Working on a new project the past few days. Took it for a test ride in critique group and that went well, so I would say that a new story is birthing itself and I am EXCITED! It is one thing to develop a character in pre-writing and another to put her on the page and see how she comes across. So I asked last night: Is she abrasive? Do you hear her voice? What do you think? Huh? Huh?
Thus today's topic: How do you find out who your characters are?
For me, it's a multi-step process and an on-going one. I can find some of the layers before I start the story. But I have to put my character in action to find the rest. Always, I am surprised. This girl -- my new mc-- surprised me right away. She had a talent-- a hobby if you will-- that she announced about page 2. I do so love it when my characters tug on my sleeve a lot.
If that sounds all 'new-agey' well, so be it. That's how it works. At least for me.
But to the nitty gritty of it, here are the steps I take:
I begin with a logline and a general overview of the book. What is it going to be about? What's the general plot? Who are my characters in general terms? How might I pitch this book to someone? (It's Game of Thrones meets the Simpsons but with less incest and clowns instead of dragons) In case you are satire-deaf, I am just kidding... maybe.... Okay I am. You know what else I think is funny? THIS! (thank you, Maggie Stiefvater)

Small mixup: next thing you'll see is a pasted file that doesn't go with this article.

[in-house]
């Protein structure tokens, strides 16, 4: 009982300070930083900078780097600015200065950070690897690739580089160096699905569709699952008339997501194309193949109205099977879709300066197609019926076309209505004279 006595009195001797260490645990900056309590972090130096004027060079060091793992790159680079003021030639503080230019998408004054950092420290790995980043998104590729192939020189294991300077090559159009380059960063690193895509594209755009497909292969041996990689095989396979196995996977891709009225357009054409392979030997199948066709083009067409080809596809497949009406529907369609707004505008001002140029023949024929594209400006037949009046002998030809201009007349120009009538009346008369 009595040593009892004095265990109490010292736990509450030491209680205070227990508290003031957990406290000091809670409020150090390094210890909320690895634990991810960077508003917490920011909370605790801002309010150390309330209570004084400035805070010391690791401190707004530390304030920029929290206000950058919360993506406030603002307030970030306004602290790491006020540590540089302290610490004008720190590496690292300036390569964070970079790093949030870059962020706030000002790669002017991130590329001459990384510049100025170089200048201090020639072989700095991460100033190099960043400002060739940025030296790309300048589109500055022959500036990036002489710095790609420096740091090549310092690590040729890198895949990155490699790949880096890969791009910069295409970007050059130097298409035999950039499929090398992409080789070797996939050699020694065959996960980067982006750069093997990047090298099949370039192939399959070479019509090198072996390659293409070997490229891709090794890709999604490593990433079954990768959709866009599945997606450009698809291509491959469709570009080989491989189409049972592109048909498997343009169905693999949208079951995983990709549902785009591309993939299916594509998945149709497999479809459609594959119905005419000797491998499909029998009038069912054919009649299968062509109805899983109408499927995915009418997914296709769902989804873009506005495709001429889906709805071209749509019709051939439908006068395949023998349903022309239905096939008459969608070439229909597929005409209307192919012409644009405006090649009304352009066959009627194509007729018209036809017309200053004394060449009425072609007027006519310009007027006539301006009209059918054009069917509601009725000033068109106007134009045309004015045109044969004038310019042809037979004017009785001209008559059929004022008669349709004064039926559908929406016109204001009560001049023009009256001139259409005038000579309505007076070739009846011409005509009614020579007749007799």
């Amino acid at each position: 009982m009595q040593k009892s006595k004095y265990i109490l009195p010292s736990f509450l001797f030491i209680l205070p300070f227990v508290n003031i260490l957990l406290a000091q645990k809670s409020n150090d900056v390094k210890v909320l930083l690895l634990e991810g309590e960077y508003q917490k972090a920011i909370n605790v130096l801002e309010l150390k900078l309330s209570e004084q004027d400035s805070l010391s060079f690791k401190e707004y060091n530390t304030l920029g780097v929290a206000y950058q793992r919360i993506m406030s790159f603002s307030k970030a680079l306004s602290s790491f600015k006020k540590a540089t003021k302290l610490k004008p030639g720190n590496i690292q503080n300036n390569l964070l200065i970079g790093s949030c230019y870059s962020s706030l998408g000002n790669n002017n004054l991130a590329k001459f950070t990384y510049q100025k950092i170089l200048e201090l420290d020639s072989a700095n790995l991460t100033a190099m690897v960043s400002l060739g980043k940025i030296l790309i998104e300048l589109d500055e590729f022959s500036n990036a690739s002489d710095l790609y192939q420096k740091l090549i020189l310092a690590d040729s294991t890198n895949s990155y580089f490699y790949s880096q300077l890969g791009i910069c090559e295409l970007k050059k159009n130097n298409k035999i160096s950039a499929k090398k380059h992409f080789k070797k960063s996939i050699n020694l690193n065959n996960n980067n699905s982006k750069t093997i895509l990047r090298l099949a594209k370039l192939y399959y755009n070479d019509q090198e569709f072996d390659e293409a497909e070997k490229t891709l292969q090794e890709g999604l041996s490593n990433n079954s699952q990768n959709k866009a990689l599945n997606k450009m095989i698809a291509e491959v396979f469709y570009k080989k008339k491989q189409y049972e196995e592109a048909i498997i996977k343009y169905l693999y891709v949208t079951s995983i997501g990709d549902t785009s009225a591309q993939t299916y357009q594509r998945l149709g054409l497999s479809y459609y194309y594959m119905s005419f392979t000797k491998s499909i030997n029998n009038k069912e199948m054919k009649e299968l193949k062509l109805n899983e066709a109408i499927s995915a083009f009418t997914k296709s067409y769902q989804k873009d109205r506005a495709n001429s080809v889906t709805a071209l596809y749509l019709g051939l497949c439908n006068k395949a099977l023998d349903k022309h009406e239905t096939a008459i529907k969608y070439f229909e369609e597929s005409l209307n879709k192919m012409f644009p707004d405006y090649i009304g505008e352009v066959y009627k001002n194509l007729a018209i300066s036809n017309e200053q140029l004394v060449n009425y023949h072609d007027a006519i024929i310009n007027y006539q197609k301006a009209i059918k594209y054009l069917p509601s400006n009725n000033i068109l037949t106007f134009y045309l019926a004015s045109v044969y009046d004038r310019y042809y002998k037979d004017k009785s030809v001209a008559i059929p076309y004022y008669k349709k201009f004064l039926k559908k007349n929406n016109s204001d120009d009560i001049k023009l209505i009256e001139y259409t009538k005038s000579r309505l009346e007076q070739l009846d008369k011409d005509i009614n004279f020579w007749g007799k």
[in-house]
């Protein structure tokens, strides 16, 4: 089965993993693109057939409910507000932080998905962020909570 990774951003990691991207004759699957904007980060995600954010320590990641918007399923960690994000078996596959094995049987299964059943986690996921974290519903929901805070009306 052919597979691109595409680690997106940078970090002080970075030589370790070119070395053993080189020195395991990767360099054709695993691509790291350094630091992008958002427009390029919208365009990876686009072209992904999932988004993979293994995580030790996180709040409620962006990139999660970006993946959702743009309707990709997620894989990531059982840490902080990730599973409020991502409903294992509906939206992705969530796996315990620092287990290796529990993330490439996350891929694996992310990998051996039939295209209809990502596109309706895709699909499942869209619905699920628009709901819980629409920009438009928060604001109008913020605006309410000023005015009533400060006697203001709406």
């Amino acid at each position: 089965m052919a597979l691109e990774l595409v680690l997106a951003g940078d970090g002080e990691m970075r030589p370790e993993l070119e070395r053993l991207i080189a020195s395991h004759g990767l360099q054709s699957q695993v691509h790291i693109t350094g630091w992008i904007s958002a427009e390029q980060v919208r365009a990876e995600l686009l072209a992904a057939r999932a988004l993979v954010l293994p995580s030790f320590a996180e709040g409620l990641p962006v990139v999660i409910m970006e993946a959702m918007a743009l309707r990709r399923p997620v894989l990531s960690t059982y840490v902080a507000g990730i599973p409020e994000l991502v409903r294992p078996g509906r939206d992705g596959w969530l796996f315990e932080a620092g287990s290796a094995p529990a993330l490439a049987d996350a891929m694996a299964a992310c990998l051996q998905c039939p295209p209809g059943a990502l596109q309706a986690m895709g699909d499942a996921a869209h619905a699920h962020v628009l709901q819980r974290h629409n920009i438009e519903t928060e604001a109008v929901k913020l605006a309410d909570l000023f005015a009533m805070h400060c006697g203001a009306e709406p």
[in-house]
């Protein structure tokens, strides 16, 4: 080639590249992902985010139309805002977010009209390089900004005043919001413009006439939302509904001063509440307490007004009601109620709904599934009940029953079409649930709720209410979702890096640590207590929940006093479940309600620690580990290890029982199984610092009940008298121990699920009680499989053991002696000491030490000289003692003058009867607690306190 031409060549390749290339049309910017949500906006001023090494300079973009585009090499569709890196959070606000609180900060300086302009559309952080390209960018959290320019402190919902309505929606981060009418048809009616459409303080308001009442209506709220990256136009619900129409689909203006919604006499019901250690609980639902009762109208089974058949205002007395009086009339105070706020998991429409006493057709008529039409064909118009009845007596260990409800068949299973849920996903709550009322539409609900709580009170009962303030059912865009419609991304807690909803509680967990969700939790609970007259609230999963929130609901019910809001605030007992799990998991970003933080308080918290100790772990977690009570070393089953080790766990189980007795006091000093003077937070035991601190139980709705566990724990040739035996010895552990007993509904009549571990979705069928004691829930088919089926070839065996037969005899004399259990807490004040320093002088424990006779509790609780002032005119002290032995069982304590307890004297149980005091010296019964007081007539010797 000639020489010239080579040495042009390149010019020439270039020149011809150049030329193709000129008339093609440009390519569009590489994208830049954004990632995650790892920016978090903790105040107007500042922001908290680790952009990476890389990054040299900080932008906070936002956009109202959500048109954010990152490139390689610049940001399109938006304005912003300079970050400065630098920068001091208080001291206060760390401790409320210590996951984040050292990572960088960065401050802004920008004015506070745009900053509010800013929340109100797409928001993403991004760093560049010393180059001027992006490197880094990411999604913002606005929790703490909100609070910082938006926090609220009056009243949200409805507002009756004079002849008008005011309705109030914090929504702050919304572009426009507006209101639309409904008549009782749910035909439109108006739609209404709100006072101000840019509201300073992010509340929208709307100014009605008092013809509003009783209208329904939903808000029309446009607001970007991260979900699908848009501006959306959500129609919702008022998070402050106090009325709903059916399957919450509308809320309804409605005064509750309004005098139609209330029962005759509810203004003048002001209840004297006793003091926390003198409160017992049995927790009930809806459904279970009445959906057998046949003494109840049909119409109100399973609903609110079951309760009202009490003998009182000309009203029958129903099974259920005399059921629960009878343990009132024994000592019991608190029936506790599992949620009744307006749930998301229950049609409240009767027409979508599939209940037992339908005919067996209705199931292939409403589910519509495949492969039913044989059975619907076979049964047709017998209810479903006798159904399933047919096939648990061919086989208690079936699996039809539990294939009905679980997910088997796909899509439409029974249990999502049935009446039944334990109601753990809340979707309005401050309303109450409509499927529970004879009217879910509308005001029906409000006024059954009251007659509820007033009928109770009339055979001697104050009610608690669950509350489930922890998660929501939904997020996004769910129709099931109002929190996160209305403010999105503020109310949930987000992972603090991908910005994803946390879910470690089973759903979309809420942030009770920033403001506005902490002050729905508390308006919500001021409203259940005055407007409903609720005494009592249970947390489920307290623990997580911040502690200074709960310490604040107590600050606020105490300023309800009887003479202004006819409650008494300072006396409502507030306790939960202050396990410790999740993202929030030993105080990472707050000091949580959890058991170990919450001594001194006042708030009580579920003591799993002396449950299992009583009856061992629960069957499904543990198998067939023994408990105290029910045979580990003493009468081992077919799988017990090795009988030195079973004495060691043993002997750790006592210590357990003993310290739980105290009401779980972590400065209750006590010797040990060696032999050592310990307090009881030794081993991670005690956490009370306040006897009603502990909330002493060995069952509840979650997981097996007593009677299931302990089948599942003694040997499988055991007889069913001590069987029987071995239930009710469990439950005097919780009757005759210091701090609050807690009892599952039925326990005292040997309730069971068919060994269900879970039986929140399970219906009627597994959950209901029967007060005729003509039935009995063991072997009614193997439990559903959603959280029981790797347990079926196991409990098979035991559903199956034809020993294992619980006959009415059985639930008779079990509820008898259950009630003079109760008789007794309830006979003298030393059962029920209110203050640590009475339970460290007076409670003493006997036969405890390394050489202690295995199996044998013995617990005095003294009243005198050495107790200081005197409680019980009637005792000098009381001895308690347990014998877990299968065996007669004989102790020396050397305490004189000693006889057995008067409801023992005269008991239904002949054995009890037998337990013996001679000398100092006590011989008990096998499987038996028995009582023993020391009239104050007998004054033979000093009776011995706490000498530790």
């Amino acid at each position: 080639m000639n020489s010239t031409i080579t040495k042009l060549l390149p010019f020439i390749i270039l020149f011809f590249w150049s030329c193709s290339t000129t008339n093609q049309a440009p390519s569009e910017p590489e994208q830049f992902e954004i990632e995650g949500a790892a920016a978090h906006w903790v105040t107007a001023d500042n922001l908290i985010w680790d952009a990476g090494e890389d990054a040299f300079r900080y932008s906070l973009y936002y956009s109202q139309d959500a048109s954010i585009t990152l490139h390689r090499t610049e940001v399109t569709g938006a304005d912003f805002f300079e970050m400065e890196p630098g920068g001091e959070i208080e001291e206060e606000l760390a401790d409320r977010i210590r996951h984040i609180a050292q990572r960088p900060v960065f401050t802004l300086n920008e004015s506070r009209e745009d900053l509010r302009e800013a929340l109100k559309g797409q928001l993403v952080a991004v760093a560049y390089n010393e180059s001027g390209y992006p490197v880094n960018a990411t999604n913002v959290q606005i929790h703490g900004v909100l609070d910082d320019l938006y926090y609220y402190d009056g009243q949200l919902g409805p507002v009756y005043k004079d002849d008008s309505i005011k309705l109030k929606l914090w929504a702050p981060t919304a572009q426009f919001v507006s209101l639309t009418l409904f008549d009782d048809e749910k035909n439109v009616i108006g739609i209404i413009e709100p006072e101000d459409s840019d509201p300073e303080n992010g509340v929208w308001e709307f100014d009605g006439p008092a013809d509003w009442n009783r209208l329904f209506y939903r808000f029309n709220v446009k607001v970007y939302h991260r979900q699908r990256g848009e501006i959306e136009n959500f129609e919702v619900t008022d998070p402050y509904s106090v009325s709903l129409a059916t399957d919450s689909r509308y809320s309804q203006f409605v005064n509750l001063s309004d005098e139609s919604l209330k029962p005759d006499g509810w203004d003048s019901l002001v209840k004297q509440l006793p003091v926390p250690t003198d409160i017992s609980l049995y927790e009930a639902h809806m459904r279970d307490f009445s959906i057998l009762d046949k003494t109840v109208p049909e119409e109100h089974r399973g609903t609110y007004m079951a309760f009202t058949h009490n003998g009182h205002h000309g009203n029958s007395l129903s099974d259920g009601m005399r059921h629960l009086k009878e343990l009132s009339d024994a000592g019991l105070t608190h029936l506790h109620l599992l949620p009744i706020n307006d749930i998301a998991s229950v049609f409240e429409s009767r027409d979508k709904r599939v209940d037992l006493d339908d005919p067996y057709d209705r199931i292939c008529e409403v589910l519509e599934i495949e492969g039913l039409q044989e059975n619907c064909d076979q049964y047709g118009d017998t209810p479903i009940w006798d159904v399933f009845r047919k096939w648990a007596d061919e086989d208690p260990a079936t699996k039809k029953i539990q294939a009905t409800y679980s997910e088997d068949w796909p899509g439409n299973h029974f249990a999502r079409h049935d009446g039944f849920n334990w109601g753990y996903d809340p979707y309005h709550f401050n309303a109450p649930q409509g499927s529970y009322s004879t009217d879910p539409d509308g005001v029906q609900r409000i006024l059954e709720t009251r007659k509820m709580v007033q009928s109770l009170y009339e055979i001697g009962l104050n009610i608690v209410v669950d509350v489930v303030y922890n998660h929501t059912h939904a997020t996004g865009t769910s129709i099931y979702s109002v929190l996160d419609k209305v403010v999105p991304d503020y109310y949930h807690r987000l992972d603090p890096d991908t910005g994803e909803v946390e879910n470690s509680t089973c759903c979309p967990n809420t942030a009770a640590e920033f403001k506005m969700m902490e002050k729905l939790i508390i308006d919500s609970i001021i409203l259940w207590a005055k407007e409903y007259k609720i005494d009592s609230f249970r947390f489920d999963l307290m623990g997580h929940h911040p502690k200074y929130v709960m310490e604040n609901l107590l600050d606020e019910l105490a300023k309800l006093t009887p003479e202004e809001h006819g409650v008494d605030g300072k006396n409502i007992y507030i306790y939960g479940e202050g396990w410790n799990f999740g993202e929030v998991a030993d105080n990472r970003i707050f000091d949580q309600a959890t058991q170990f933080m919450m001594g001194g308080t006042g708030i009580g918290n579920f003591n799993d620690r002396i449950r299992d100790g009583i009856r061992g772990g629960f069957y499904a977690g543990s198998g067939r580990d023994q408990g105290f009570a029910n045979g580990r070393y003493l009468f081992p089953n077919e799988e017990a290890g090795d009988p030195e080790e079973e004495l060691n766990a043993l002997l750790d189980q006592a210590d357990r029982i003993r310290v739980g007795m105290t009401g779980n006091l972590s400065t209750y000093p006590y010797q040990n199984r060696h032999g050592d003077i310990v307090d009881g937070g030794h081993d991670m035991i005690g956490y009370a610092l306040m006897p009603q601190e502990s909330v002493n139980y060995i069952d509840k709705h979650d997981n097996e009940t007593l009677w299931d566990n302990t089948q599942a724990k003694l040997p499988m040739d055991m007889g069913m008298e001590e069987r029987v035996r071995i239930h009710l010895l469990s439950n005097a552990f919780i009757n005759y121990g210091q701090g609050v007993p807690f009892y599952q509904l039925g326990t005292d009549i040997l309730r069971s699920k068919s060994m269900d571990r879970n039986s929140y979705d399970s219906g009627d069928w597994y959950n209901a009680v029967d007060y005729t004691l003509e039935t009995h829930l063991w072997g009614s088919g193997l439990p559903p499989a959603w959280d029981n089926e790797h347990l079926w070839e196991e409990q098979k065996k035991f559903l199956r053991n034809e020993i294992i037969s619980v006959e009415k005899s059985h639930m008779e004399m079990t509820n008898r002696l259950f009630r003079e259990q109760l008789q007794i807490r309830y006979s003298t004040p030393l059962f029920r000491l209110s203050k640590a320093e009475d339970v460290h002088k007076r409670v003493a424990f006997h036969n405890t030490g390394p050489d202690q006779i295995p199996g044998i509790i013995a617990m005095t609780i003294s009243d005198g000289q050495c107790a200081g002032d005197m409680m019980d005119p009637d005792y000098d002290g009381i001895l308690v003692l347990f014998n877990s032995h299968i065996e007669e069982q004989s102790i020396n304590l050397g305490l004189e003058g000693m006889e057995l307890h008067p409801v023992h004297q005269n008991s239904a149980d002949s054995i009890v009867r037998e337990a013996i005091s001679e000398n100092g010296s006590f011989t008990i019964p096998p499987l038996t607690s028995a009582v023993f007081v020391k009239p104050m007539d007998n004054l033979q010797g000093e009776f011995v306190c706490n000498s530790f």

Okay, back now:
Then I spend some quality alone time with Ms. Laptop, creating character sketches. I try to go as deep as I can: looks, personality, name (I have secret places I go in search of names. I will not divulge them. Okay, I will divulge one. Nameberry. But that is only ONE, gentle reader. Actually, you might find it fascinating that a LARGE NUMBER of names in current popular YA fiction appear in the hipster names list on Nameberry. Just saying. Yup. Both Hazel and Grace are on that list. Possibly I am alone in finding this fascinating), backstory, hobbies, friends, sibs, parents, likes, dislikes, hopes, dreams, relationships.... As much as I can get. Often much of this changes later. But you have to start somewhere.
Anyway, then I research all the research-y stuff that must be looked up for me to get the general gist of how to, say, write a story set in 1995 in Pittsburgh with a family of one-legged pirates and their 16 dogs and a seal. I am a research geek, so this never feels like work to me.
I noodle around with titles. I am usually largely horrible at this. Sometimes I nail it right away. Those are usually the times when my editor hates what I came up with.
Eventually, I write. And once the actual voice starts appearing on the page, I learn more.
Rinse, repeat until you get it right.
The basic thing I'm mining for is: Who are you? What do you want? Why do you want it? What matters to you most? What would you do if I ripped that away from you in the most painful way possible, just after you realized what you really wanted? Hmmmm?
I spend very little time on the literary stuff. I just hope it appears out of the ether and once it's there, I play with it in later drafts. i.e.-- I don't say, in this book I will use a stunning metaphor for life. I just hope that the muses present me with one and when I find it, I shake the heck out of it.
How do you find out who our characters are?